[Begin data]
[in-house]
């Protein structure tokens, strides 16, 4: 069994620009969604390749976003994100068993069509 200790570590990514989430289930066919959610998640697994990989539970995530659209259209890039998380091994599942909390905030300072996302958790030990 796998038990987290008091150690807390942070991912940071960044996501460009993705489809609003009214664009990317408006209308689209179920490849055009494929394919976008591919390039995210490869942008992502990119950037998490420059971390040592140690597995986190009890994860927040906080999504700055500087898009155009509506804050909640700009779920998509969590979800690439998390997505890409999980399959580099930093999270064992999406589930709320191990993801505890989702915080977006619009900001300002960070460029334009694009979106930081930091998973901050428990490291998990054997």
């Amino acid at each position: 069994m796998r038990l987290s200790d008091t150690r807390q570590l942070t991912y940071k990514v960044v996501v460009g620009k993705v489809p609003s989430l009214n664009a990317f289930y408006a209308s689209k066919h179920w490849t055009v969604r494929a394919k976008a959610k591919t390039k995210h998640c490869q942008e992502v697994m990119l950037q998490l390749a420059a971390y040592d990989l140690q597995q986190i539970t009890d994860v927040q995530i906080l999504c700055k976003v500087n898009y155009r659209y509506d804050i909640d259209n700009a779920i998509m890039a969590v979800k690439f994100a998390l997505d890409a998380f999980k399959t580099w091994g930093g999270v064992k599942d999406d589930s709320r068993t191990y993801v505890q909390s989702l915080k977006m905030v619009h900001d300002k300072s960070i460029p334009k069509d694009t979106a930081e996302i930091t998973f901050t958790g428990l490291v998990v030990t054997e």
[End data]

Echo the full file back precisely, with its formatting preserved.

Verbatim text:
[in-house]
């Protein structure tokens, strides 16, 4: 069994620009969604390749976003994100068993069509 200790570590990514989430289930066919959610998640697994990989539970995530659209259209890039998380091994599942909390905030300072996302958790030990 796998038990987290008091150690807390942070991912940071960044996501460009993705489809609003009214664009990317408006209308689209179920490849055009494929394919976008591919390039995210490869942008992502990119950037998490420059971390040592140690597995986190009890994860927040906080999504700055500087898009155009509506804050909640700009779920998509969590979800690439998390997505890409999980399959580099930093999270064992999406589930709320191990993801505890989702915080977006619009900001300002960070460029334009694009979106930081930091998973901050428990490291998990054997």
């Amino acid at each position: 069994m796998r038990l987290s200790d008091t150690r807390q570590l942070t991912y940071k990514v960044v996501v460009g620009k993705v489809p609003s989430l009214n664009a990317f289930y408006a209308s689209k066919h179920w490849t055009v969604r494929a394919k976008a959610k591919t390039k995210h998640c490869q942008e992502v697994m990119l950037q998490l390749a420059a971390y040592d990989l140690q597995q986190i539970t009890d994860v927040q995530i906080l999504c700055k976003v500087n898009y155009r659209y509506d804050i909640d259209n700009a779920i998509m890039a969590v979800k690439f994100a998390l997505d890409a998380f999980k399959t580099w091994g930093g999270v064992k599942d999406d589930s709320r068993t191990y993801v505890q909390s989702l915080k977006m905030v619009h900001d300002k300072s960070i460029p334009k069509d694009t979106a930081e996302i930091t998973f901050t958790g428990l490291v998990v030990t054997e």